I took a walk in the woods the other day, the kind of day when I wanted to kiss (rather than kick) the South’s mercurial weather. Or is it everywhere you can have snow and 19 degrees on a Wednesday then mostly sunny and 75 on Sunday?
It must’ve felt good to everyone and everything because the forest of bare naked trees sounded like summer. Frogs were screeching their happy little froggy hearts out like they had been bound and gagged for way too long and now they were finally free. I kinda felt like croaking, too.
Ours was a brisk pace, feet crunching gravel and confettied leaves, 50 shades of gray and brown. The trees were little more than telephone poles with tentacles, but the sounds were harbinger of the spring that couldn’t arrive soon enough.
We got closer to the noise and I was certain there was a least one frog in the puddle over there, so I steered in his direction. I wanted to see the little creature who who could make such a big commotion.
That was enough to shut his mouth. I stood silent and still, scanning his hiding spot the way you study a magic-eye picture, waiting for the image to sharpen into focus. No matter how hard I tried, though, I couldn’t see him except in my mind. Funny, the image of a frog holding his breath–warty and determined and cheeks like balloons.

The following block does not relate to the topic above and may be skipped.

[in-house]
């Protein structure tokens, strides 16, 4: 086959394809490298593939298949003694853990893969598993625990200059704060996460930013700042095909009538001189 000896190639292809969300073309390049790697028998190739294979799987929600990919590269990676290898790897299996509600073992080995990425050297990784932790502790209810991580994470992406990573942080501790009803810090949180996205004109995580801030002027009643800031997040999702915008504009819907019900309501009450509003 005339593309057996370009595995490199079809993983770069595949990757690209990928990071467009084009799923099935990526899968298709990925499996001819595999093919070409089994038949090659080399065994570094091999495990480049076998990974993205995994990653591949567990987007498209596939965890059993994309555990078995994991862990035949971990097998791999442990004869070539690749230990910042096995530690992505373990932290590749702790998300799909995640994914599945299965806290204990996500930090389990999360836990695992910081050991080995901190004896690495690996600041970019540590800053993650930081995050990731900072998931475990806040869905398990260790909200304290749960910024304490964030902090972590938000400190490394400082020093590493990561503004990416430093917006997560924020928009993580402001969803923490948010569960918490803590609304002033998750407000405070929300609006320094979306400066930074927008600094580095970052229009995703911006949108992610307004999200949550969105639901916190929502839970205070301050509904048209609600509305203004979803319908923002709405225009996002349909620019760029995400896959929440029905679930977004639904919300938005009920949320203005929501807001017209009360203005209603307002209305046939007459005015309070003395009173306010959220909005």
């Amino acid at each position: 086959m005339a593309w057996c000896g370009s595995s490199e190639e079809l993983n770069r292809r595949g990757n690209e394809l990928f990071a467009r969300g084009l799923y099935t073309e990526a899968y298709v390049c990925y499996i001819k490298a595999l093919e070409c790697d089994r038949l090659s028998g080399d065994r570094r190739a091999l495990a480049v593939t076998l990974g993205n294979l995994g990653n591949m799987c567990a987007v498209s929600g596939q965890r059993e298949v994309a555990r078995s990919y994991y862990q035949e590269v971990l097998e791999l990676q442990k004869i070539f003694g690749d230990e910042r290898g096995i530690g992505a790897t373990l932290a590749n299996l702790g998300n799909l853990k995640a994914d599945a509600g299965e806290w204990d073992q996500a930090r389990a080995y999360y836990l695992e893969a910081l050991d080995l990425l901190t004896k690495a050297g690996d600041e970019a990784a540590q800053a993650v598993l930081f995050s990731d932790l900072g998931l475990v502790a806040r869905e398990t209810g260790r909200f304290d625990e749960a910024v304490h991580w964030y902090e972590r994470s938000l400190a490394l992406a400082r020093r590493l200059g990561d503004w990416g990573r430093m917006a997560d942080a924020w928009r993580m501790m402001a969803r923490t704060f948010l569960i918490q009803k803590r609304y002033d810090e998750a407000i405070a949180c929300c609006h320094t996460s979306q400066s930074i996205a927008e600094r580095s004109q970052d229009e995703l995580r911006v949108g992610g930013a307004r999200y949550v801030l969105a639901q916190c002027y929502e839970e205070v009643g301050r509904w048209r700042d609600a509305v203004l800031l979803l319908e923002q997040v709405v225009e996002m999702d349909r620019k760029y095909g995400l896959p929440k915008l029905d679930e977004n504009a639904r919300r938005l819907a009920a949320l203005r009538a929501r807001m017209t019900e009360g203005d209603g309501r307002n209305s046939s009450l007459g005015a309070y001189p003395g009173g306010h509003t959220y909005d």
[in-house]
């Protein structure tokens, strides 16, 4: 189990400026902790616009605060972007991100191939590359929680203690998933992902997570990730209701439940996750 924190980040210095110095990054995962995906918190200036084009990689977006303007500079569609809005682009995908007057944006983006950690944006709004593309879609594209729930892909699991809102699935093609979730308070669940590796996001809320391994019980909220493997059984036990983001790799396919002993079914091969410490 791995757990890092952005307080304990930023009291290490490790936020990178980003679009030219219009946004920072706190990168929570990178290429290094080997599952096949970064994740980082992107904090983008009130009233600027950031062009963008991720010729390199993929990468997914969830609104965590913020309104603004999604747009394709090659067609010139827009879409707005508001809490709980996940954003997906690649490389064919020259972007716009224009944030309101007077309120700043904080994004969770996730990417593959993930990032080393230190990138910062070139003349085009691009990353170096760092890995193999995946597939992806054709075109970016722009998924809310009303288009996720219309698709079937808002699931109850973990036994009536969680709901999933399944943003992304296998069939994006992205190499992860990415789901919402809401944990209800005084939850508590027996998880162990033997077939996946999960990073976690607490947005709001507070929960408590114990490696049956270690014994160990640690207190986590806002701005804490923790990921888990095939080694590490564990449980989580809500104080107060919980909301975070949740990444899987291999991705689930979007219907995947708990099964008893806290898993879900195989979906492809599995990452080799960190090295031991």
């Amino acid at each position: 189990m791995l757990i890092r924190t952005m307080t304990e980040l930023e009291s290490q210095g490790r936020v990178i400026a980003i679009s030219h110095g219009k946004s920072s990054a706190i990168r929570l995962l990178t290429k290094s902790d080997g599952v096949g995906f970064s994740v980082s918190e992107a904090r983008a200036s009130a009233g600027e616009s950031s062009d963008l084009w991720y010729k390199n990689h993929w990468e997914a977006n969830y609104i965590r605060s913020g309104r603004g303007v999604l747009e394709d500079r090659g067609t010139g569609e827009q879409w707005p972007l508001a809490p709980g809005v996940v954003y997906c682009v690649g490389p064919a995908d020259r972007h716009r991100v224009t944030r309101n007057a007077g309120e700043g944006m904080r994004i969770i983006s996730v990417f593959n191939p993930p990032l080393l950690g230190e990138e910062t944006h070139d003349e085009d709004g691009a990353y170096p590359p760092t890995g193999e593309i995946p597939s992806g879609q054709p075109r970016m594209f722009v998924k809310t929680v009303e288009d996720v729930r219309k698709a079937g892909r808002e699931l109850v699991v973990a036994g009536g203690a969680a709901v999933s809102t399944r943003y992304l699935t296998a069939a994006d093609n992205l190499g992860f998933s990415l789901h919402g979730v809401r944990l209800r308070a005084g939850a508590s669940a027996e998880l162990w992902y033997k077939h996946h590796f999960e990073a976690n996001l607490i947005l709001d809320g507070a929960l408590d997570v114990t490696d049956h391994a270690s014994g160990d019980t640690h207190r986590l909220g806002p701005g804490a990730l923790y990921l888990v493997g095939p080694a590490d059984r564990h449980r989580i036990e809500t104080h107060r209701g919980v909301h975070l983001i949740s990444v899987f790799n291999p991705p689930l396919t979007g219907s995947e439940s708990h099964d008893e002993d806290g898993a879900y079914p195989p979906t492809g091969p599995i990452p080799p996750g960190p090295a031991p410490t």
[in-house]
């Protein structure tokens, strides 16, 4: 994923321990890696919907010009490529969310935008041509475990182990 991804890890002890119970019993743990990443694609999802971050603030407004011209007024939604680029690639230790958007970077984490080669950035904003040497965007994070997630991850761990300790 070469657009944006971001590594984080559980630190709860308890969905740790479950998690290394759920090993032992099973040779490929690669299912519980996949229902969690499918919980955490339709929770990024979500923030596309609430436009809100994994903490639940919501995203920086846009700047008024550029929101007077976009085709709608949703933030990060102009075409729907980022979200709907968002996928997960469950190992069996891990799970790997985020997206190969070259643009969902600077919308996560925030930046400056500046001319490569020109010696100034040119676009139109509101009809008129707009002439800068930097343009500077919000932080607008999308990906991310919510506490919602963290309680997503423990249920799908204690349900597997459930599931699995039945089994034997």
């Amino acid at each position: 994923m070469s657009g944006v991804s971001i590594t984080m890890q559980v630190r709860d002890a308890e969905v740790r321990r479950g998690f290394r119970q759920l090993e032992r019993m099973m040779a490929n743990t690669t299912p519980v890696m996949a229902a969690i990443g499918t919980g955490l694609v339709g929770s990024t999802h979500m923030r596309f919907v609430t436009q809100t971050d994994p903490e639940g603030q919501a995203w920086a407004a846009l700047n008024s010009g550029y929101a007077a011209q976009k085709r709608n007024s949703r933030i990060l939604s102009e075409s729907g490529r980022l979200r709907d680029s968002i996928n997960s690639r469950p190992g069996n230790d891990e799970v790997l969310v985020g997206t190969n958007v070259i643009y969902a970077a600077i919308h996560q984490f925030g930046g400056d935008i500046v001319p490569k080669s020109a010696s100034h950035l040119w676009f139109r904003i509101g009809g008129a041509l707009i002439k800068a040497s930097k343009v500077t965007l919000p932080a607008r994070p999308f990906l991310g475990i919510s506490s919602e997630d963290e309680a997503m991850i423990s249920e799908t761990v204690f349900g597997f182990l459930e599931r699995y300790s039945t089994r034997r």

There were countless others like him, their squawk a dreadful but happy symphony, the forest, their theater in the round. They were blissfully unaware of the giant who wanted to out them…until I got too close. As soon as they sensed my presence, their croak would stop, too.
Frogs can be jerks like that.
It was then it hit me: chasing frogs is exactly like writing!
Inspiration will arrive out of nowhere, loud and proud and brilliant in my mind. (Usually when I’m driving, in the shower, or cursed with insomnia.)
But when I get home, towel off, wake up the next morning, poof! Those marvelous thoughts and ideas mysteriously vanish! Just like a hulking giant creeping on some defenseless little critter, there’s an imaginary force that scatters all those wonderful ideas. And no matter how determined I am to recapture them, the mere act of opening my laptop shushes my brain.
Ironic the analogy would give me something to write about.